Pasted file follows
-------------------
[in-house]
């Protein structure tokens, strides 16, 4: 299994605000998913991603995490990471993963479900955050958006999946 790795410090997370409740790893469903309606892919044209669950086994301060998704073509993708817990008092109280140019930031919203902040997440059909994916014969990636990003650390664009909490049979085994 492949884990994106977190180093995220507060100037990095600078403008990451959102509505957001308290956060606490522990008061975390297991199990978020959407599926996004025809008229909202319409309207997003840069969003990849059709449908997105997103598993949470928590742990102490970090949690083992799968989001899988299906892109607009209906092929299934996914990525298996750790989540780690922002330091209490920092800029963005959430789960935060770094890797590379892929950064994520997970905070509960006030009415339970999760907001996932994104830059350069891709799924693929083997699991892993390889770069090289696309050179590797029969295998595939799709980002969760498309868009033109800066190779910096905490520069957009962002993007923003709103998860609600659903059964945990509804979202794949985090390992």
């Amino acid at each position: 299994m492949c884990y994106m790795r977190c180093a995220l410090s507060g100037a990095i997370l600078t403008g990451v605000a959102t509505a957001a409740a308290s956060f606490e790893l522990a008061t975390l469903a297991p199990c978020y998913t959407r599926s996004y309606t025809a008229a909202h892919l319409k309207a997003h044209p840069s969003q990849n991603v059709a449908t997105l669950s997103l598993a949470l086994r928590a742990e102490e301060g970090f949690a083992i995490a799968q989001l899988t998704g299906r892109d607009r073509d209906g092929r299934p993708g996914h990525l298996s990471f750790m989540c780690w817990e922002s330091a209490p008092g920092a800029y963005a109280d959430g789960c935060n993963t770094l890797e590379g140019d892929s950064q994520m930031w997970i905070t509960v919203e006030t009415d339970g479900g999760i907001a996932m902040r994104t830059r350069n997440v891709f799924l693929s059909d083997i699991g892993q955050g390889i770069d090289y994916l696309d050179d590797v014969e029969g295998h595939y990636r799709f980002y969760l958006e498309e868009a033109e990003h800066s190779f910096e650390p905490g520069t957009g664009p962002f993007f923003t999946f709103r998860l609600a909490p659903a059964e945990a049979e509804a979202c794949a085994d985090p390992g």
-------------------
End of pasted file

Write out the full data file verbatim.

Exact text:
[in-house]
């Protein structure tokens, strides 16, 4: 299994605000998913991603995490990471993963479900955050958006999946 790795410090997370409740790893469903309606892919044209669950086994301060998704073509993708817990008092109280140019930031919203902040997440059909994916014969990636990003650390664009909490049979085994 492949884990994106977190180093995220507060100037990095600078403008990451959102509505957001308290956060606490522990008061975390297991199990978020959407599926996004025809008229909202319409309207997003840069969003990849059709449908997105997103598993949470928590742990102490970090949690083992799968989001899988299906892109607009209906092929299934996914990525298996750790989540780690922002330091209490920092800029963005959430789960935060770094890797590379892929950064994520997970905070509960006030009415339970999760907001996932994104830059350069891709799924693929083997699991892993390889770069090289696309050179590797029969295998595939799709980002969760498309868009033109800066190779910096905490520069957009962002993007923003709103998860609600659903059964945990509804979202794949985090390992």
């Amino acid at each position: 299994m492949c884990y994106m790795r977190c180093a995220l410090s507060g100037a990095i997370l600078t403008g990451v605000a959102t509505a957001a409740a308290s956060f606490e790893l522990a008061t975390l469903a297991p199990c978020y998913t959407r599926s996004y309606t025809a008229a909202h892919l319409k309207a997003h044209p840069s969003q990849n991603v059709a449908t997105l669950s997103l598993a949470l086994r928590a742990e102490e301060g970090f949690a083992i995490a799968q989001l899988t998704g299906r892109d607009r073509d209906g092929r299934p993708g996914h990525l298996s990471f750790m989540c780690w817990e922002s330091a209490p008092g920092a800029y963005a109280d959430g789960c935060n993963t770094l890797e590379g140019d892929s950064q994520m930031w997970i905070t509960v919203e006030t009415d339970g479900g999760i907001a996932m902040r994104t830059r350069n997440v891709f799924l693929s059909d083997i699991g892993q955050g390889i770069d090289y994916l696309d050179d590797v014969e029969g295998h595939y990636r799709f980002y969760l958006e498309e868009a033109e990003h800066s190779f910096e650390p905490g520069t957009g664009p962002f993007f923003t999946f709103r998860l609600a909490p659903a059964e945990a049979e509804a979202c794949a085994d985090p390992g």